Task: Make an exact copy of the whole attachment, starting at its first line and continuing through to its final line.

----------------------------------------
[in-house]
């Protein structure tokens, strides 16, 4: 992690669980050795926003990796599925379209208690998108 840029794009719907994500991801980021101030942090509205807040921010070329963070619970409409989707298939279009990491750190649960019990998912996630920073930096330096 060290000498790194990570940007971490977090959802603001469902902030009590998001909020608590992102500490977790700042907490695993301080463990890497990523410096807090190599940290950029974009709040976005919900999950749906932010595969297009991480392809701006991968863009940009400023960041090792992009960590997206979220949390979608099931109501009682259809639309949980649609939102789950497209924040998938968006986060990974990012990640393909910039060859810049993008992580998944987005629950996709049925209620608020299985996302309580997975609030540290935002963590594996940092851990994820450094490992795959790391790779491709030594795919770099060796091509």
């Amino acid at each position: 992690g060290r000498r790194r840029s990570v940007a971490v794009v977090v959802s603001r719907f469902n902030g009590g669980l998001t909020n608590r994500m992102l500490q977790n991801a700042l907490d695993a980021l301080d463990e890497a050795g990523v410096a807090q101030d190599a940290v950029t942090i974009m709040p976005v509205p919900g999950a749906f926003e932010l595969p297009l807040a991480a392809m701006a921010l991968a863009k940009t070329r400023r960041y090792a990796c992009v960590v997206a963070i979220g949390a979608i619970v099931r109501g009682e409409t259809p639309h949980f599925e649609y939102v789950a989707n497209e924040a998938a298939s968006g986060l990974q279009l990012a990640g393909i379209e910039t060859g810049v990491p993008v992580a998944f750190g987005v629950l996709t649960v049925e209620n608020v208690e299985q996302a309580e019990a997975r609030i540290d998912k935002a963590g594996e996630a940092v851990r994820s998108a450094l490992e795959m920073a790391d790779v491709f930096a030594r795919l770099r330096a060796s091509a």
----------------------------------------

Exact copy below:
[in-house]
């Protein structure tokens, strides 16, 4: 992690669980050795926003990796599925379209208690998108 840029794009719907994500991801980021101030942090509205807040921010070329963070619970409409989707298939279009990491750190649960019990998912996630920073930096330096 060290000498790194990570940007971490977090959802603001469902902030009590998001909020608590992102500490977790700042907490695993301080463990890497990523410096807090190599940290950029974009709040976005919900999950749906932010595969297009991480392809701006991968863009940009400023960041090792992009960590997206979220949390979608099931109501009682259809639309949980649609939102789950497209924040998938968006986060990974990012990640393909910039060859810049993008992580998944987005629950996709049925209620608020299985996302309580997975609030540290935002963590594996940092851990994820450094490992795959790391790779491709030594795919770099060796091509």
């Amino acid at each position: 992690g060290r000498r790194r840029s990570v940007a971490v794009v977090v959802s603001r719907f469902n902030g009590g669980l998001t909020n608590r994500m992102l500490q977790n991801a700042l907490d695993a980021l301080d463990e890497a050795g990523v410096a807090q101030d190599a940290v950029t942090i974009m709040p976005v509205p919900g999950a749906f926003e932010l595969p297009l807040a991480a392809m701006a921010l991968a863009k940009t070329r400023r960041y090792a990796c992009v960590v997206a963070i979220g949390a979608i619970v099931r109501g009682e409409t259809p639309h949980f599925e649609y939102v789950a989707n497209e924040a998938a298939s968006g986060l990974q279009l990012a990640g393909i379209e910039t060859g810049v990491p993008v992580a998944f750190g987005v629950l996709t649960v049925e209620n608020v208690e299985q996302a309580e019990a997975r609030i540290d998912k935002a963590g594996e996630a940092v851990r994820s998108a450094l490992e795959m920073a790391d790779v491709f930096a030594r795919l770099r330096a060796s091509a």